Some of the financial decisions you make while you’re young can haunt you for years or decades. Making the right decisions now can mean less stress and greater peace of mind in the future.
So why is there this misconception that financial planning isn’t for young people?
Most likely because financial planning in the past was focused on products, it was all about investments, insurance, new debt etc. Products that could be sold. Young people were often left out of the conversation because in general, young people don’t need products, they need advice.
Getting the right advice is so important when you’re young.
Even small decisions can have an enormous impact over time. It’s important to get the right advice early on, avoid common mistakes, and create the right systems and habits that will pay dividends for decades to come.
This advice should cover a few key areas that “traditional” financial advisors rarely cover.
It’s a challenging time for new graduates. The employment environment is difficult in many sectors/industries, plus the cost of rent and housing have outpaced inflation for years and years. It can feel very daunting to leave post-secondary when faced with mediocre job prospects and sky-high housing costs.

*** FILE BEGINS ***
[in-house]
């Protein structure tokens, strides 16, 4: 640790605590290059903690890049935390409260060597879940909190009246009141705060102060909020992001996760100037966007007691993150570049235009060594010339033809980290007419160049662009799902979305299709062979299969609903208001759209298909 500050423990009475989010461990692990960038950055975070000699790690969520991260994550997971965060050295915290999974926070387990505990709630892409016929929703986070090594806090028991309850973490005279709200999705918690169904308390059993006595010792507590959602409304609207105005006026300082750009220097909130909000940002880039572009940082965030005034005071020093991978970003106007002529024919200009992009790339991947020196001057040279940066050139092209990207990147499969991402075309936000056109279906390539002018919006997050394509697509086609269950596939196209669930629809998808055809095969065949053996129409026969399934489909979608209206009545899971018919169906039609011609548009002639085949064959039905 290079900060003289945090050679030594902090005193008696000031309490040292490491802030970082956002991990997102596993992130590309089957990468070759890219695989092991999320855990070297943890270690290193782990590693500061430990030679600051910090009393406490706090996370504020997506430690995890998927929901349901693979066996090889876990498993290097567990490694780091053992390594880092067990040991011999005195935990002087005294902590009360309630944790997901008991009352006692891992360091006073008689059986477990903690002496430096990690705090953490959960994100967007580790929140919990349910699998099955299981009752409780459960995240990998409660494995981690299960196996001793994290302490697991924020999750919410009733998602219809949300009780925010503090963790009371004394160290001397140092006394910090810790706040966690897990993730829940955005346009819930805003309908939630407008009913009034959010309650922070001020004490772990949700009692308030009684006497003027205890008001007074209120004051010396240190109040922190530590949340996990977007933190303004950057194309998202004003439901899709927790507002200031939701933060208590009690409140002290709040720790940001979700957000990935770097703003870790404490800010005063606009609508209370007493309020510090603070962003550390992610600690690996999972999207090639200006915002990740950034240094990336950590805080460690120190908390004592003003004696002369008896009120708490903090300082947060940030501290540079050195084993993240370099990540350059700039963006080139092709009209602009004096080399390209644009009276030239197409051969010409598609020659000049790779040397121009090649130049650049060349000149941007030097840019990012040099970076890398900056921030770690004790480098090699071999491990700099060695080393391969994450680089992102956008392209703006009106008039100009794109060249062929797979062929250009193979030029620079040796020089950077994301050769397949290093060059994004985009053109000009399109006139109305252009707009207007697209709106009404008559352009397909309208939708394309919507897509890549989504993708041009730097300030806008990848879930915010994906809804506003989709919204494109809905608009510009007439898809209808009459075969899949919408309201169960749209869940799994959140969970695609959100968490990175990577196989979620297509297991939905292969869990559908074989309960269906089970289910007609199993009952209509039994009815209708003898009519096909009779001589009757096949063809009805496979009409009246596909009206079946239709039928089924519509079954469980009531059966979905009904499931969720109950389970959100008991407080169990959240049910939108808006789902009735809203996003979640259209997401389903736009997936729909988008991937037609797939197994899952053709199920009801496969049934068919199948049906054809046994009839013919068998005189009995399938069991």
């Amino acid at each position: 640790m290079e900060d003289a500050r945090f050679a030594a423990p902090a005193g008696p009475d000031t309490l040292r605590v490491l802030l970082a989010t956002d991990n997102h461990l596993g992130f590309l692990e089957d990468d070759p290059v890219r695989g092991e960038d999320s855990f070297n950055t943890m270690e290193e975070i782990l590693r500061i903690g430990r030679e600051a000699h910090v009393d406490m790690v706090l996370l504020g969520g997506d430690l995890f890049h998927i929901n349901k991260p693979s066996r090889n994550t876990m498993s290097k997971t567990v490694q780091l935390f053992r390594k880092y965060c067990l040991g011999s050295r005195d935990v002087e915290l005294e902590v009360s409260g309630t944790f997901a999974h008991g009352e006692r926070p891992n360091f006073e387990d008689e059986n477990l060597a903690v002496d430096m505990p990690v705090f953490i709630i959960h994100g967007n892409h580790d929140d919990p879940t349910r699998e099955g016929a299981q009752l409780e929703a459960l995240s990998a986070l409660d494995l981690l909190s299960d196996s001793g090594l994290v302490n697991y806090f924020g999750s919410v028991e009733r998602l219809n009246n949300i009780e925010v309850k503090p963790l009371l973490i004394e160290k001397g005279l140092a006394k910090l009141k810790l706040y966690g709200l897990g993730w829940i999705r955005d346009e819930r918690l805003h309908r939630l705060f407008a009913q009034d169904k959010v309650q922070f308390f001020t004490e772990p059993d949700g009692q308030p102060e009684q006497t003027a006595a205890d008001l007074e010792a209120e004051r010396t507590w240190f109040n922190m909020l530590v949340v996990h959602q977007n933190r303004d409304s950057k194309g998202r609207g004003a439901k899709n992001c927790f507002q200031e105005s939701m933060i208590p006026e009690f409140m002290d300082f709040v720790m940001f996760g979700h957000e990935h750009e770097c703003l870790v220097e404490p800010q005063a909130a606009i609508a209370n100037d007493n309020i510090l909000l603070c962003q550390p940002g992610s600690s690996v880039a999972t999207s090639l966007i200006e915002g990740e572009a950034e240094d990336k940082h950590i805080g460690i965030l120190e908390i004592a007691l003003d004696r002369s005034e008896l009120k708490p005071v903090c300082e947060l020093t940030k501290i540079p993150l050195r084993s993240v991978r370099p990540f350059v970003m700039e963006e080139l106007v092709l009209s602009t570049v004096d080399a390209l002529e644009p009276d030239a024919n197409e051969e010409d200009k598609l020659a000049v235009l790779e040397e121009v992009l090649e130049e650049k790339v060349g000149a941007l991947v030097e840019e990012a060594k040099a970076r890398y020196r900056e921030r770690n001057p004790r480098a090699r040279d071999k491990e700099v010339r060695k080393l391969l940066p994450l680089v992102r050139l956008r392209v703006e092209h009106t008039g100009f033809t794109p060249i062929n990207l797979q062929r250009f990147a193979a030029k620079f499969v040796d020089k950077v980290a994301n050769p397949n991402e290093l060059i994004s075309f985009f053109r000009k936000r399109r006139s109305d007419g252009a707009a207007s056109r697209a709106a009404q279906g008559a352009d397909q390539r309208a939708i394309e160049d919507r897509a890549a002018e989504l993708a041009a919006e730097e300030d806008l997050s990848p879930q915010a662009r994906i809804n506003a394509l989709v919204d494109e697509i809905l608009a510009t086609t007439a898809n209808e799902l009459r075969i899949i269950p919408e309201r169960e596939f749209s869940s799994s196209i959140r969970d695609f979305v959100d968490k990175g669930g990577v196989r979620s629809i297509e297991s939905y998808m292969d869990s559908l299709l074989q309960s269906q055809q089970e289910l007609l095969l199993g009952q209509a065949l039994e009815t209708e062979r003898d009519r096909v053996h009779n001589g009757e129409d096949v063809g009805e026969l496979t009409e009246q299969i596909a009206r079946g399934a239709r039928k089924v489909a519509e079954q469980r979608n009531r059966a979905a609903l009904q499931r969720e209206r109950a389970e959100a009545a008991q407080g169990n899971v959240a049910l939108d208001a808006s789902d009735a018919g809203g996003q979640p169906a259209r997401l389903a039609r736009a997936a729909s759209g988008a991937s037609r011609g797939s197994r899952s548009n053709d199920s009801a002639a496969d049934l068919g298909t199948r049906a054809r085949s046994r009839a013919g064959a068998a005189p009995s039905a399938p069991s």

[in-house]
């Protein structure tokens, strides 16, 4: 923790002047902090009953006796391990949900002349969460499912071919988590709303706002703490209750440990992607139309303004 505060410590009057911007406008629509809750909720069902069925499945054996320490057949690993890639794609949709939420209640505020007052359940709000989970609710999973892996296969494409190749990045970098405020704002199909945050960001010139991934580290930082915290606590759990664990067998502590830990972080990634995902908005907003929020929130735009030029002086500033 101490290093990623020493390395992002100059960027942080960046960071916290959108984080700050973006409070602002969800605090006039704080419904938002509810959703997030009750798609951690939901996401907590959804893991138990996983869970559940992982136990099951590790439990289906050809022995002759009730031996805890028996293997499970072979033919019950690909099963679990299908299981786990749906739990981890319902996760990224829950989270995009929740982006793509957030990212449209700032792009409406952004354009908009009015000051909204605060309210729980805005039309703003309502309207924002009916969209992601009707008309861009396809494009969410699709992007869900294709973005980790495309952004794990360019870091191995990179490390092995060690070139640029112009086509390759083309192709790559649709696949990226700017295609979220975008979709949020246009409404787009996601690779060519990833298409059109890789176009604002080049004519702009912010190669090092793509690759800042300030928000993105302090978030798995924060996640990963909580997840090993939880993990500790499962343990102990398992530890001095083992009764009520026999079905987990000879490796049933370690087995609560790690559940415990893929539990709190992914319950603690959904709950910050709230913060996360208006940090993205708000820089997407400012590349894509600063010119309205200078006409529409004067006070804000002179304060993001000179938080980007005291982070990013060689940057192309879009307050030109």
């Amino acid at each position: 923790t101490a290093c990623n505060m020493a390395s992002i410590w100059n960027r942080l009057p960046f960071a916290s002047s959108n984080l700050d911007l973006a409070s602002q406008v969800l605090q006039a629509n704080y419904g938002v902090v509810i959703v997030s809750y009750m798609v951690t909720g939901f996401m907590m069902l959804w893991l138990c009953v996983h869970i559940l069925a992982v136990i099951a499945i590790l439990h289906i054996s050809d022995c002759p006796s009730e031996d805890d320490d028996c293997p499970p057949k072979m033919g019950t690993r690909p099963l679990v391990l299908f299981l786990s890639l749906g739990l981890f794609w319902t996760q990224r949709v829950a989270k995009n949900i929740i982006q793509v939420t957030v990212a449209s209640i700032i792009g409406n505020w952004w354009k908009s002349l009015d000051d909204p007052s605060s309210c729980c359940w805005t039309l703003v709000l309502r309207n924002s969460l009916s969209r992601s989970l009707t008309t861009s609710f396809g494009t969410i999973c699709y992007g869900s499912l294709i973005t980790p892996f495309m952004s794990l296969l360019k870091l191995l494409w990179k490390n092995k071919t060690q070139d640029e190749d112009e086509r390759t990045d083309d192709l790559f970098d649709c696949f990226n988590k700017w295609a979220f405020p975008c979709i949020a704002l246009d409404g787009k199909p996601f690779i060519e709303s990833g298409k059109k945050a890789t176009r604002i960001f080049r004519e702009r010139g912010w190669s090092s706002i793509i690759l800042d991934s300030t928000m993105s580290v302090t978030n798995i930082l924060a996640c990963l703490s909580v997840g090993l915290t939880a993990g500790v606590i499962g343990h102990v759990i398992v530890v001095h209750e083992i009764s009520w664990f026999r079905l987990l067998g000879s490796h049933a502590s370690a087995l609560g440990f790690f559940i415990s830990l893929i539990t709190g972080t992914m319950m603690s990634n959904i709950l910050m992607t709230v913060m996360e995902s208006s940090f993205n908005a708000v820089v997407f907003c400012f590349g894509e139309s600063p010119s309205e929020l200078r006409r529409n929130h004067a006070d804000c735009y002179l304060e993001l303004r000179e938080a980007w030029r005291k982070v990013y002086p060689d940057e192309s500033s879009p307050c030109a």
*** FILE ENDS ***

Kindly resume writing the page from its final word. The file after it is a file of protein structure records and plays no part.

In some situations, the “bank of mom and dad” will step in and provide support. But, for the majority of families, that isn’t an option.
So how can parents help provide new grads a “leg up” in this challenging time?
More and more parents are inviting their adult children back home for 1-2 years after graduating to help them save money and pay off debt.
It may not be a cash gift, but it can provide nearly the same advantage.
Living at home to save money is a strategy that is on the rise. Parents are encouraging their children to take advantage of this opportunity and more and more adult children are doing it.
Living at home after graduation creates the opportunity to save $20,000, $30,000 or $40,000+ in one year, an opportunity that may never happen again.
Living at home for 1-2 years provides a huge head start for a new grad. This head start can be used to pay down student debt, build an emergency fund, start investing, buy a house etc. etc.
But it’s not all positive though. Living at home for a couple years also has risks. Without having a strategy in place it’s very easy to succumb to pitfalls like lifestyle inflation etc.
Here’s why parents should encourage their adult children to live at home for a couple years after graduation, and why new grads should seriously consider taking advantage.